By type of sourceSources of surface water pollution can be grouped into two categories based on their origin: point sources and nonpoint sources.
Point sourcesPoint source water pollution refers to contaminants that enter a waterway from a single, identifiable source, such as a water pipe, pipe or ditch. Examples of sources in this category include discharges from a Sewage treatment, sewage treatment plant, a factory, or a city storm drain. The U.S. Clean Water Act (CWA) defines point source for regulation, regulatory enforcement purposes (see United States regulation of point source water pollution). The CWA definition of point source was amended in 1987 to include municipal storm sewer systems, as well as industrial storm water, such as from construction sites.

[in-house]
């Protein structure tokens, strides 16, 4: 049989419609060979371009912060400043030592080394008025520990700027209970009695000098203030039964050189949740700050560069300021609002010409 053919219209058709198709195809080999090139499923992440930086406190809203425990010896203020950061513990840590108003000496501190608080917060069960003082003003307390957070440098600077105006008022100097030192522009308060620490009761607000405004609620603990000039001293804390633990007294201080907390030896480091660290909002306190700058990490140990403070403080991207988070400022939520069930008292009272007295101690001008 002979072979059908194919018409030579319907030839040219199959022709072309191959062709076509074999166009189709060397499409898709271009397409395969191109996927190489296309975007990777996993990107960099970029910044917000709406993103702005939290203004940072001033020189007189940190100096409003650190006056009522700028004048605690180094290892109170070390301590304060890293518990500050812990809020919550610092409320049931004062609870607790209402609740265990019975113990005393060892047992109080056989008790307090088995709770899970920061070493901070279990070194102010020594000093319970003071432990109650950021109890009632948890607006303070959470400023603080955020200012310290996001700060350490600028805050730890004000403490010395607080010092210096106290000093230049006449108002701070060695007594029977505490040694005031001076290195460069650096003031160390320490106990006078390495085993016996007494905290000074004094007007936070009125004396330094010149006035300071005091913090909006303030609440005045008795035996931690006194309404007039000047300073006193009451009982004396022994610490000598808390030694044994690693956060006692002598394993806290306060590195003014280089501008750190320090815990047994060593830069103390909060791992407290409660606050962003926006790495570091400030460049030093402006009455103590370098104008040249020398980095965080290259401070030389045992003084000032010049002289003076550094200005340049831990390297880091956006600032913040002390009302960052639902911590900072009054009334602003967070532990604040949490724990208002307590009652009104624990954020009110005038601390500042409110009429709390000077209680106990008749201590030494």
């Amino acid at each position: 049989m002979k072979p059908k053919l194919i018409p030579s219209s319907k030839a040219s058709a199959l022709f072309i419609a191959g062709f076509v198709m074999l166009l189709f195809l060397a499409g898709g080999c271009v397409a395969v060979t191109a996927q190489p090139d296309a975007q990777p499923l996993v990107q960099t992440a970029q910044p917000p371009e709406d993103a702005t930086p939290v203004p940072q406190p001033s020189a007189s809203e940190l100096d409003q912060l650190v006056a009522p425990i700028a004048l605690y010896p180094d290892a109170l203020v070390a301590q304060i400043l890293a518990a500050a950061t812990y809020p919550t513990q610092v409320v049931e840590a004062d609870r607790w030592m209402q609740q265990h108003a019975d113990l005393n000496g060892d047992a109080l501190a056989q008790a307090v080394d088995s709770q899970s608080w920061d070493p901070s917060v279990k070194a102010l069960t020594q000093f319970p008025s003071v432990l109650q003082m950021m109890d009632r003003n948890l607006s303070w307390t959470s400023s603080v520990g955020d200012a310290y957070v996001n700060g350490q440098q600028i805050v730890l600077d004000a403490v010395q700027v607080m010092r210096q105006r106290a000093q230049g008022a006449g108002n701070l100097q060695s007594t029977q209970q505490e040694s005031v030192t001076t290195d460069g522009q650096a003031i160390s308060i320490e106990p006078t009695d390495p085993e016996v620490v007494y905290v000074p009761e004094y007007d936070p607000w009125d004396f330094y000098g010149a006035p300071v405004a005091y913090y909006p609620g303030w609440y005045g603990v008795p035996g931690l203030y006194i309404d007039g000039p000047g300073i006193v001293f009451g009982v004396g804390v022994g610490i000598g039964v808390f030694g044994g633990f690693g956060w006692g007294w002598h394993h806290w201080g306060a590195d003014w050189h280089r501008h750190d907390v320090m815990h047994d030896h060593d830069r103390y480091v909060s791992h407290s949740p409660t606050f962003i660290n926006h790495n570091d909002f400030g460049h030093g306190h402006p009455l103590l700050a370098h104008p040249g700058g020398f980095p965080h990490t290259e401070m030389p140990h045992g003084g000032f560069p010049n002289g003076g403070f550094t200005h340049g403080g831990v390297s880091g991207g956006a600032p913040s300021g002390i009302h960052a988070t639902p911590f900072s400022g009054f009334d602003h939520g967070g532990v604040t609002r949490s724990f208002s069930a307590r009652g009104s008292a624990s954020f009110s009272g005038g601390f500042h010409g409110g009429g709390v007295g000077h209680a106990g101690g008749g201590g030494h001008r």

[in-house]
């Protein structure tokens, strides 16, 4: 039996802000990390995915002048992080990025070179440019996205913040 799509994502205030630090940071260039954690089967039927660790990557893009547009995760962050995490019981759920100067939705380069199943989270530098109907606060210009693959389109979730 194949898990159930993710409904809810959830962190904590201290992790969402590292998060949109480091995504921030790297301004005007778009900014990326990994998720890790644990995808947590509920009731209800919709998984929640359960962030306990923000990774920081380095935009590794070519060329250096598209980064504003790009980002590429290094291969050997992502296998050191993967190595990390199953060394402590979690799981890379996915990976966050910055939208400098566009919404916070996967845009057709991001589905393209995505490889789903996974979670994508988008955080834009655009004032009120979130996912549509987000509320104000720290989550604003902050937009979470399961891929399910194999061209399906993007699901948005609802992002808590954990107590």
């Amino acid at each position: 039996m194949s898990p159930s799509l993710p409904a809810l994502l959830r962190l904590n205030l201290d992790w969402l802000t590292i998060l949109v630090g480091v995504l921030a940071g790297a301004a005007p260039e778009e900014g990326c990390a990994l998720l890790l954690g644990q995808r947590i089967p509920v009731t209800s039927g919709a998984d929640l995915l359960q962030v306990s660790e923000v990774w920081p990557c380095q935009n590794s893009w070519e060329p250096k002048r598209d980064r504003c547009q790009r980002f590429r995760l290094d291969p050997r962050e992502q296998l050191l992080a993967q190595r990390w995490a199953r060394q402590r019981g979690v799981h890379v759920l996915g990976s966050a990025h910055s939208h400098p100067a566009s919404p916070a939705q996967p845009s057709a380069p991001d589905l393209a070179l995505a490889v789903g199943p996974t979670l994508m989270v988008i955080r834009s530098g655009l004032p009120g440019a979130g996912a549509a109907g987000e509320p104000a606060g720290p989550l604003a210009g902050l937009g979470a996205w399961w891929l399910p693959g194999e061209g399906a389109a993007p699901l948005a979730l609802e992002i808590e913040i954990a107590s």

MeasurementWater pollution may be analyzed through several broad categories of methods: physical, chemical and biological. Some methods may be conducted ''in situ'', without sampling, such as temperature. Others involve collection of samples, followed by specialized analytical tests in the laboratory. Standardized, validated analytical test methods, for water and wastewater samples have been published. Common physical tests of water include temperature, Specific conductance or electrical conductance (EC) or conductivity, solids concentrations (e.g., total suspended solids (TSS)) and turbidity. Water samples may be examined using analytical chemistry methods. Many published test methods are available for both organic and inorganic compounds. Frequently used parameters that are quantified are pH, biochemical oxygen demand (BOD), chemical oxygen demand (COD), dissolved oxygen (DO), Hard water, total hardness, nutrients (nitrogen and phosphorus compounds, e.g. nitrate and orthophosphates), metals (including copper, zinc, cadmium, lead and mercury (element), mercury), oil and grease, total petroleum hydrocarbons (TPH), surfactants and pesticides.